Clayton Christensen in his book The Innovator’s Dilemma showed us that the business drivers of our current customers blinds us to emerging but currently unsuitable technology that eventually takes over our market. This has led to a focus on Innovation that looks to be disruptive as its primary goal. And I have come to the conclusion that this has hampered our attempts at Innovation. We have set the bar too high. And this isn’t what Innovation was about. Just a way of looking at a specific type of Innovation.
OK, I wrote the above as part of my review of of Frank Connolly of Think Quick and his approach to Practical Innovation. So Google knows I’m plagiarising myself. But here is where the relevance kicks in.
In my article on Light Cameras I covered a new concept in camera’s developed by Dr Rajiv Laroia who co-founded Light. The Light L16 is a new camera concept using multiple lenses and cameras to fuse a composite image given focal ranges and exposure ranges not possible in conventional cameras. An excellent example of disrupting innovation. and also an excellent example of The Innovator’s Dilemma.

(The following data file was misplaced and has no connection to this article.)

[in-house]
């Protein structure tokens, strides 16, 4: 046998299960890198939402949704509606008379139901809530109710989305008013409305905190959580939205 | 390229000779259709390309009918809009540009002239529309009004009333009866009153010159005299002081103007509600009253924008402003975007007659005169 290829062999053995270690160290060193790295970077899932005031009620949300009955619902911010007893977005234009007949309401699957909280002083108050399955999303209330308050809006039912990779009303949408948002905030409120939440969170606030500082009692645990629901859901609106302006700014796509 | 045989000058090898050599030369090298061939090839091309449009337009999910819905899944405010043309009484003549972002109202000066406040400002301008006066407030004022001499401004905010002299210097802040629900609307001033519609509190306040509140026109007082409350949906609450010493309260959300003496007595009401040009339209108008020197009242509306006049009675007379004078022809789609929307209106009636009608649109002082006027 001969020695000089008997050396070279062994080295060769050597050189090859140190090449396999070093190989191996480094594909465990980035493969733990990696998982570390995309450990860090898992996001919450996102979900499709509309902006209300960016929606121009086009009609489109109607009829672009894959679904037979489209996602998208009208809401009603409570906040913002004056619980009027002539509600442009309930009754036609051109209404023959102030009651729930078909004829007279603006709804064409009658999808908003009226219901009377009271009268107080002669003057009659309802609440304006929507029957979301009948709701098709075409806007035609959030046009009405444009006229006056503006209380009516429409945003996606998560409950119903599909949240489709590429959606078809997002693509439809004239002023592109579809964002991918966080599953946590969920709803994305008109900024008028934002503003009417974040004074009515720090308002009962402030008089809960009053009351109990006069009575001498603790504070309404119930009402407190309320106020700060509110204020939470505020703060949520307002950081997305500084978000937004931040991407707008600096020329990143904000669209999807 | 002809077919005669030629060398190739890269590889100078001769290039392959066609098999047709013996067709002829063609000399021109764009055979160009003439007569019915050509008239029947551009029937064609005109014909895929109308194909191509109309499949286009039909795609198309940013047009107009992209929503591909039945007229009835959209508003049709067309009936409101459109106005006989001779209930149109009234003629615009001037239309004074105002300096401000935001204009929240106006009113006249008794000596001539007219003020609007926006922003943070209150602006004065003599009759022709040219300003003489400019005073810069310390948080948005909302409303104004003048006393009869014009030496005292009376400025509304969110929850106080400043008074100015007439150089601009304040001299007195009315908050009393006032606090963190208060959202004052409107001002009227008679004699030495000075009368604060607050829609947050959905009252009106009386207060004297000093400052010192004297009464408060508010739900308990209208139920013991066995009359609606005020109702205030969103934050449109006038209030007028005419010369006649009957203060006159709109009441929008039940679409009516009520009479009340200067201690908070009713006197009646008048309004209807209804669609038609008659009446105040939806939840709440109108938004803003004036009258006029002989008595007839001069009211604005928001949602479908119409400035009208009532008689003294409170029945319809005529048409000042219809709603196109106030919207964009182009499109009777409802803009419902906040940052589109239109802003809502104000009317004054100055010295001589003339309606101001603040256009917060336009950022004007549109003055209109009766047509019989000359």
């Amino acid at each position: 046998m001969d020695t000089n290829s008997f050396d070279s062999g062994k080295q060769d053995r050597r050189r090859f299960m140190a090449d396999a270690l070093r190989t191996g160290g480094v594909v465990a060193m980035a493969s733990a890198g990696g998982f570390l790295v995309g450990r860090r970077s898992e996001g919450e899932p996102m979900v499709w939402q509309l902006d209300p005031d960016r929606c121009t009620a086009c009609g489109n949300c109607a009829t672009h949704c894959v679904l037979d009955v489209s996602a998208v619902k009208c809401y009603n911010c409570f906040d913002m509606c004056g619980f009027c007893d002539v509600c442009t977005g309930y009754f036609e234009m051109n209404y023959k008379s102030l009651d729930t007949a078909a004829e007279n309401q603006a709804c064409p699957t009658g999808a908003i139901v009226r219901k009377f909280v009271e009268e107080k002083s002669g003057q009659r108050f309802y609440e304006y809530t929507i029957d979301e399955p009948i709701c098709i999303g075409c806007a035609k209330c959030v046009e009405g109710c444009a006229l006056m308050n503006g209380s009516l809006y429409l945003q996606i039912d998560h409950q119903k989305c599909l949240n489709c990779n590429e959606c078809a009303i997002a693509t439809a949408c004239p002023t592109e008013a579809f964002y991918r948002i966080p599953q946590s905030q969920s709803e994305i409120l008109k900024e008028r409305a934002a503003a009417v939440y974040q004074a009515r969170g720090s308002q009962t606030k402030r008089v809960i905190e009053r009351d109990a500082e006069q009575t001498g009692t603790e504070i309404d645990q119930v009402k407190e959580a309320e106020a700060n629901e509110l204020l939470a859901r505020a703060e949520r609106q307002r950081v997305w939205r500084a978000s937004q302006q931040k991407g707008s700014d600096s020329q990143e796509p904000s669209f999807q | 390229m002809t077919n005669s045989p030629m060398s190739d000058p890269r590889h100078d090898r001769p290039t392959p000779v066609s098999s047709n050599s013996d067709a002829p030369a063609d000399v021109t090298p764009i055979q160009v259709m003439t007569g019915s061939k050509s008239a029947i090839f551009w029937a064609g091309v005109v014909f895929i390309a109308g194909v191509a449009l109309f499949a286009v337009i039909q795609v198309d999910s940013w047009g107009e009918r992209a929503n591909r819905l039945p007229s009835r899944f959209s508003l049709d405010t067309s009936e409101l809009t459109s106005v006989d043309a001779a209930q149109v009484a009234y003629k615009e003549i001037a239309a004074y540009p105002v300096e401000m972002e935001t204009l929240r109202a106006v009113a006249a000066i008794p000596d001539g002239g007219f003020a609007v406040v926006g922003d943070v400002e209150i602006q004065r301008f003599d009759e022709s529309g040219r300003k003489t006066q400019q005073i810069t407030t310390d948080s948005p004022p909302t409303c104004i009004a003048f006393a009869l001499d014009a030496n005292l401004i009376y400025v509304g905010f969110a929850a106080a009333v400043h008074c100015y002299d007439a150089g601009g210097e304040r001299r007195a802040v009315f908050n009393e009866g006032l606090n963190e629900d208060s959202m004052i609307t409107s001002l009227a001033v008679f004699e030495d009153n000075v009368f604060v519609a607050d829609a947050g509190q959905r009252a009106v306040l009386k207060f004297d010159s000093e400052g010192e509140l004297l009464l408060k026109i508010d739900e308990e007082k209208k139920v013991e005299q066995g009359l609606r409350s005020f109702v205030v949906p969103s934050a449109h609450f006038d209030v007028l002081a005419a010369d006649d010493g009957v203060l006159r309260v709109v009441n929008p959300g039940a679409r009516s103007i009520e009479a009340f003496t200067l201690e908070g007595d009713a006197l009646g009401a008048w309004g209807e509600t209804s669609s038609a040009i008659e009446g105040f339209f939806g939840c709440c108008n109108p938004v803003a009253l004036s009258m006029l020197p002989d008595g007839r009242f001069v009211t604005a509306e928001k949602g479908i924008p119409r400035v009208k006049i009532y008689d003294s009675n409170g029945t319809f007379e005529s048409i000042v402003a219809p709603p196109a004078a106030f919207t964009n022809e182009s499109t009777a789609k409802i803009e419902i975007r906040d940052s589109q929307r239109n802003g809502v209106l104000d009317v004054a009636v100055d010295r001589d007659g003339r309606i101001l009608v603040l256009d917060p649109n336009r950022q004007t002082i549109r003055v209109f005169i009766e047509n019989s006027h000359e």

Announced in 2016 and expected to be ready that year it was not shipping until mid 2017. Why? Because it is hard to do and the ASIC development was late and the core idea of doing the fusion inside the camera in real time is proving harder than expected and data transfers are too slow (they are transferring 16 cameras worth of data for 1 picture) and focus isn’t good enough and low light performance also isn’t good enough and did I mention it is hard!
I’m still impressed with the idea. But like all true disruptions it isn’t good enough when it first launches. Look at the modern DSLR. It shows you the picture you will take, it is seconds from taking the picture to being able to look at it. Focus is multi zone and you can decide how sharp or soft you want it and where. Auto exposure can handle high backlight shots and a wide range of light conditions. Fantastic. And decade in the making. The Light L16 isn’t surpassing it yet but you can see the trajectory and the camera of the future shows its potential now in what they are doing.
I’m also impressed with the open approach they are taking with customers. In a recent article Dr Rajiv Laroia explained why the Light L16 was delayed, how they were supporting their customers and what the plan for addressing the issues is. An excellent example of Collaboration with their customers rather than bunkering down defensively.
This still looks like it will be a success. It will just take longer than any of us expected.
Successful Endeavours specialise in Electronics Design and Embedded Software Development, focusing on products that are intended to be Made In Australia. Ray Keefe has developed market leading electronics products in Australia for more than 30 years. This post is Copyright © 2018 Successful Endeavours Pty Ltd.